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Keep your New Year's resolutions - our 5 tips

7 minutes read time Categories: Medical Career, Wavelength

Achieve your New Year’s resolutions this year and even try a new hobby!

Will you be making a New Year’s resolution for 2020? Maybe you’ve got a big goal you’d like to achieve? Read on to find out our top tips for achieving your New Year’s resolutions. And if you’re in need of some inspiration, we looked at the hobbies some of our doctors from around the world have shared with us over the years. 

Blog banner 1200 x 500pxWhat hobbies do our doctors around the world enjoy?

Music Maestro

It turns out that our doctors are a musical bunch, but what are their instruments of choice? Perhaps no surprise piano is the most popular with the guitar a distant second. Violin is also in there, but trombone seems to be less popular than most. Singing appears to be a popular pursuit with many doing so as part of a choir.

High Brow Pursuits

Chess looms large as an appropriately intellectual pursuit, beating Scrabble. It seems that our doctors prefer to eat at home, with learning to cook being far more popular than dining out. After dinner our doctors like to curl up at home with a good book, preferring to read fiction & novels over going out to movies. There is a small but no doubt passionate group that would rather spend some time with their stamps - philately.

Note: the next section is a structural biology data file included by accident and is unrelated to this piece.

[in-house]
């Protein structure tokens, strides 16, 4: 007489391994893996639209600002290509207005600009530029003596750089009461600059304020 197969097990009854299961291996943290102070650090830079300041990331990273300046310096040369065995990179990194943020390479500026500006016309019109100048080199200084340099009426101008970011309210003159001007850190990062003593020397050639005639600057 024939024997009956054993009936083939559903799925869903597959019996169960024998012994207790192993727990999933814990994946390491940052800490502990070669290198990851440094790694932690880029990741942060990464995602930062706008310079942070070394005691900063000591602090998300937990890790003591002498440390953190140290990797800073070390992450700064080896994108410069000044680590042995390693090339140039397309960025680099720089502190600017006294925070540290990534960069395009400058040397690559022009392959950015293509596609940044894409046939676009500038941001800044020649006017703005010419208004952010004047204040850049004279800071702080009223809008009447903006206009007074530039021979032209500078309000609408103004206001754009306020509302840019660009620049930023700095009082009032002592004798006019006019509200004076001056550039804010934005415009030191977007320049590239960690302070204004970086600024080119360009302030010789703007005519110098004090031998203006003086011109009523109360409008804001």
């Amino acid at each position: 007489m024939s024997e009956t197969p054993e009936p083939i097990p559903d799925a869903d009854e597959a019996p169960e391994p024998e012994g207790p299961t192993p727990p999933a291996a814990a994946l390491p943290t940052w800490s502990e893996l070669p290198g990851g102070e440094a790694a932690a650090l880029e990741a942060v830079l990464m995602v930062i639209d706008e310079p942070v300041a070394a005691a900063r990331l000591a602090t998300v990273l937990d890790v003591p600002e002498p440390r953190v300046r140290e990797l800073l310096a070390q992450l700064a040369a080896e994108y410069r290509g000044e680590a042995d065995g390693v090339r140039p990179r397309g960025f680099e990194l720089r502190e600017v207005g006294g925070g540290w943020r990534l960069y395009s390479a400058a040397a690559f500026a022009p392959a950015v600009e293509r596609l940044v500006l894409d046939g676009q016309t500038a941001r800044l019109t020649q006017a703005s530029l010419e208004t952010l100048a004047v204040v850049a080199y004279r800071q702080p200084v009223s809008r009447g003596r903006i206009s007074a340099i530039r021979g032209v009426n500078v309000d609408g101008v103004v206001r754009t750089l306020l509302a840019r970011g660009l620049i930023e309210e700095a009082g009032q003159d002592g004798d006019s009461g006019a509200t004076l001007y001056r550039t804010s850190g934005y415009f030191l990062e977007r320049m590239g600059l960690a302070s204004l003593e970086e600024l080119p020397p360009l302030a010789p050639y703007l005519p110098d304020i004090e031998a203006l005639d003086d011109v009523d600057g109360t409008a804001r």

Let's Get Physical

As for sport, well our doctors are clearly enthusiasts. Tennis is the clear favourite with rugby a distant second followed closely by golf. Soccer and surfing are neck and neck with sailing just behind. Badminton is the wild card – who knew it was so popular? Thrill-seekers are split down the middle between skydivers and bungee-jumpers.

Infinity and Beyond

And as for the ultra-adventurous, many have reached Everest base camp with at least one making it to the summit. Some have visited the Arctic while others have been to the opposite end of the world setting foot on Antarctica - mostly as expedition doctors.

Just Random

Finally, there are those hobbies and interests that are unique to a few individuals. Some that pop out of our data set includes goldfish, fancy chickens, bees, pigs and my personal favourite, “finger painting with my kids”.

A talented and interesting lot I’m sure you’ll agree.

Stamp mid banner

Now, whether you already had a goal in mind or have taken inspiration from the doctors above, here are our tips to achieve your New Year’s resolutions with ease!

1. Choose your resolution goals wisely

If you’re aiming for a new goal, we suggest linking it with something you love. For example, a popular resolution is to shed a few extra kilos. Setting an arbitrary goal and torturing yourself at the gym while restricting yourself to salads probably isn’t going to inspire you to stick with it. However, if you link your health goal with one of your favourite activities, you’ll have a better chance of success. So, if you’re a tennis enthusiast, a golf addict or a rugby fan, why not make those interests part of your goal?

2. Make your resolution goals SMART

Vague goals, with no sense of direction, are almost guaranteed to fail. SMART goals, on the other hand, are a good way to set yourself up for success. SMART goals are an acronym for: Specific, Measurable, Achievable, Realistic and Timely.